A short history of crime prevention in Australia
This article provides an overview and assessment, since 1997, of the "New Labour" government's reforms and policies of crime prevention and community safety in England and Wales. It reviews developments since the Crime and Disorder Act, 1998, and assesses the impact of the government's Crime Reduction Strategy and its campaign against antisocial behavior. The argument is that, in its zeal to reduce crime through its "modernization" agenda, applied to public service delivery, and the consequent emphasis on performance in the reduction of crime, the government is neglecting the institution-building task of constituting a new security governance in the community. This neglect may have led to a rise in insecurity in society, fostered by a heightened anxiety about disorder. This trend seems set to continue with the government's approach to police reform. And although an emergent agenda of "civil renewal" holds out some promise for policies that recognize the role of citizens in the co-production of community safety, there are also dangers of reinforcing the insecurity of the disadvantaged, who have limited access to the social capital required for participation.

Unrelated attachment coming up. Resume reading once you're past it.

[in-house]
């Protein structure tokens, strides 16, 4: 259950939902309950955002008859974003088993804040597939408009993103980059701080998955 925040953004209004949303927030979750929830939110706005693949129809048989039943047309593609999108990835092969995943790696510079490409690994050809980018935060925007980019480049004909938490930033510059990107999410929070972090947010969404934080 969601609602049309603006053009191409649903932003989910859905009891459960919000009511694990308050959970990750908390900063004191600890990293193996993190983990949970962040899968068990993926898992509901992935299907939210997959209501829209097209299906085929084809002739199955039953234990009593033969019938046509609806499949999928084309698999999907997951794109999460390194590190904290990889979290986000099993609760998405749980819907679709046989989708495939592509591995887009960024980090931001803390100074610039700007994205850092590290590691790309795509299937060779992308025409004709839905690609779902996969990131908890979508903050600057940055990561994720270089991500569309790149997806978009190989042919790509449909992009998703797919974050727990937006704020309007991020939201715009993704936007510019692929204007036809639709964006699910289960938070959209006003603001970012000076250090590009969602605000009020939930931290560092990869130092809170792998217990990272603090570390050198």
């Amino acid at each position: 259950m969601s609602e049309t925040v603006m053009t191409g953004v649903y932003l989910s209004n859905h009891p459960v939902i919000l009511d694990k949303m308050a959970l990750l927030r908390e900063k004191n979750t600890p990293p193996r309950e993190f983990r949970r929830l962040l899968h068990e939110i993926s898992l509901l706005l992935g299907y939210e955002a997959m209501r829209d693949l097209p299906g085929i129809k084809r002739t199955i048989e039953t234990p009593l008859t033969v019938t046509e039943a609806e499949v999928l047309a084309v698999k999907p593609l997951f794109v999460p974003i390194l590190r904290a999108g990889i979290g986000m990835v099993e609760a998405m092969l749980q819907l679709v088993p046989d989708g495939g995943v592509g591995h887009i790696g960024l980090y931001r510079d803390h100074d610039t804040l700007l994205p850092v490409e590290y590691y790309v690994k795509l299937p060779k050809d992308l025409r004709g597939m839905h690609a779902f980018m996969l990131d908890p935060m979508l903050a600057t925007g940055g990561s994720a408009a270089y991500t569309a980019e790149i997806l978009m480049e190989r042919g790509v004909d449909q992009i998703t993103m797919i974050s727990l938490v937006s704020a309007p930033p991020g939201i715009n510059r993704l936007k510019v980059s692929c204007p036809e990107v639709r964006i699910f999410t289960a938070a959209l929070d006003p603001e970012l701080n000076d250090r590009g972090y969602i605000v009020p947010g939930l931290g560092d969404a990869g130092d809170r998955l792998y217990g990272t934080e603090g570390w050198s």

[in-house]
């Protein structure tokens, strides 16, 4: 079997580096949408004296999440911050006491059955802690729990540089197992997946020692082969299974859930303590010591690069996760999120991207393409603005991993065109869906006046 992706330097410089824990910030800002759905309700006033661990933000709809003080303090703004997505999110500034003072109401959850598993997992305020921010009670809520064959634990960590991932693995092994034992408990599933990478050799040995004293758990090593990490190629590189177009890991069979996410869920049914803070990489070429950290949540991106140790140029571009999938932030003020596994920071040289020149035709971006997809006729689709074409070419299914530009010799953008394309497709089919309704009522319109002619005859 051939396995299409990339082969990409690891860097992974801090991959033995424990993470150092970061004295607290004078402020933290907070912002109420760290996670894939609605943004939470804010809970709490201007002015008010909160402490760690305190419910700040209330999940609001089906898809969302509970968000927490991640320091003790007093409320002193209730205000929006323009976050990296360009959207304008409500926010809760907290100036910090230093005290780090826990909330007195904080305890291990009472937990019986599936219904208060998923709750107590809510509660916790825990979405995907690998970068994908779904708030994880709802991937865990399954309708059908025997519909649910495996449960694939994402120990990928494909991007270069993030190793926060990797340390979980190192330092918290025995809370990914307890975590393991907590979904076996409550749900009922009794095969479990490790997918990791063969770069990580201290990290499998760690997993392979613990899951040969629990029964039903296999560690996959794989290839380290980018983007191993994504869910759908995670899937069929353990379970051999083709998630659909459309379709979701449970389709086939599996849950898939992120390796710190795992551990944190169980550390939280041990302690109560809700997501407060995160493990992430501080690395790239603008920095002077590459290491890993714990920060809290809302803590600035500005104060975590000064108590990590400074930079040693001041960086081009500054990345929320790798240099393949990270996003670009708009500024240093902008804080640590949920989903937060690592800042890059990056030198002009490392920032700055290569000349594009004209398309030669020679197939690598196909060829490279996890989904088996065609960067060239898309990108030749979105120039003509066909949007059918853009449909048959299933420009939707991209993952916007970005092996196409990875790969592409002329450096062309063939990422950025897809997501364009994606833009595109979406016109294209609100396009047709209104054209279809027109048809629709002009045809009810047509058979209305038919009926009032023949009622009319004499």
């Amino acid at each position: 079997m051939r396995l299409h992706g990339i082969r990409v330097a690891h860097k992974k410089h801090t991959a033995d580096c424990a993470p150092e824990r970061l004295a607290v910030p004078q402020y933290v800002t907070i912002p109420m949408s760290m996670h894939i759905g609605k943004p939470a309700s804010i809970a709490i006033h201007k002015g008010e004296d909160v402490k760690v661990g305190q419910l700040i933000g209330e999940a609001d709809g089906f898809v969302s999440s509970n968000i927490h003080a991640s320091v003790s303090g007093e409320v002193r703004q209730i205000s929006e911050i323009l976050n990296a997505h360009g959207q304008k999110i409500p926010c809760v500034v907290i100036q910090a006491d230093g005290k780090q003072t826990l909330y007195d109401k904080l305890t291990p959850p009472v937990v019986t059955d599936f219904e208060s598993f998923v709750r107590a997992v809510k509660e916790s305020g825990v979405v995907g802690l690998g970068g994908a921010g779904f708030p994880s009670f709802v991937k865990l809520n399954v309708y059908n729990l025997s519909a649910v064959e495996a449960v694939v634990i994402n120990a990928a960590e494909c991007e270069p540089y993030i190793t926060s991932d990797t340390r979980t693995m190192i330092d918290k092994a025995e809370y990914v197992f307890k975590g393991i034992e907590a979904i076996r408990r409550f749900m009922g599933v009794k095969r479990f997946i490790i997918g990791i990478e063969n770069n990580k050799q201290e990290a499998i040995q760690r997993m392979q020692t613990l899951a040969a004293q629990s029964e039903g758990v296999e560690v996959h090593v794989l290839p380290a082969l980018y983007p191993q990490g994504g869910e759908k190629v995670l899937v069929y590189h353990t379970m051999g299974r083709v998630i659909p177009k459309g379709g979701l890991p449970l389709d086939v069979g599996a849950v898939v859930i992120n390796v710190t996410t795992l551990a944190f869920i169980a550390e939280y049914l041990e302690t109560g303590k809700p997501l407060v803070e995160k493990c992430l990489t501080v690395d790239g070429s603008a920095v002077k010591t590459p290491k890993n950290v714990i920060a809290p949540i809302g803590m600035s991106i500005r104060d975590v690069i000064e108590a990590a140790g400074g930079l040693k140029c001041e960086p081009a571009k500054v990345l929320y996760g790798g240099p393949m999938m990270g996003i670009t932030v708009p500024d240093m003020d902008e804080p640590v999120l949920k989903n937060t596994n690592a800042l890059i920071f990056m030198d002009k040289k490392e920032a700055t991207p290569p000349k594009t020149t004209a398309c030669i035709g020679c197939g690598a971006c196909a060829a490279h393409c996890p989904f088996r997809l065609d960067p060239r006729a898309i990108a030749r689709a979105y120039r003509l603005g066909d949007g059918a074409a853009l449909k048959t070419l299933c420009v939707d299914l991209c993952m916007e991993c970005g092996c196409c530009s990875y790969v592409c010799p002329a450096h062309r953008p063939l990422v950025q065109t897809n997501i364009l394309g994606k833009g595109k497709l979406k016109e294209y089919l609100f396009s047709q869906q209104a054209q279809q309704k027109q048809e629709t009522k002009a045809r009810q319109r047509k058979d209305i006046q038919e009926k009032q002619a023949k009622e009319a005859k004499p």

Canadian Journal of Criminology and Criminal Justice
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Causes and Prevention of Crime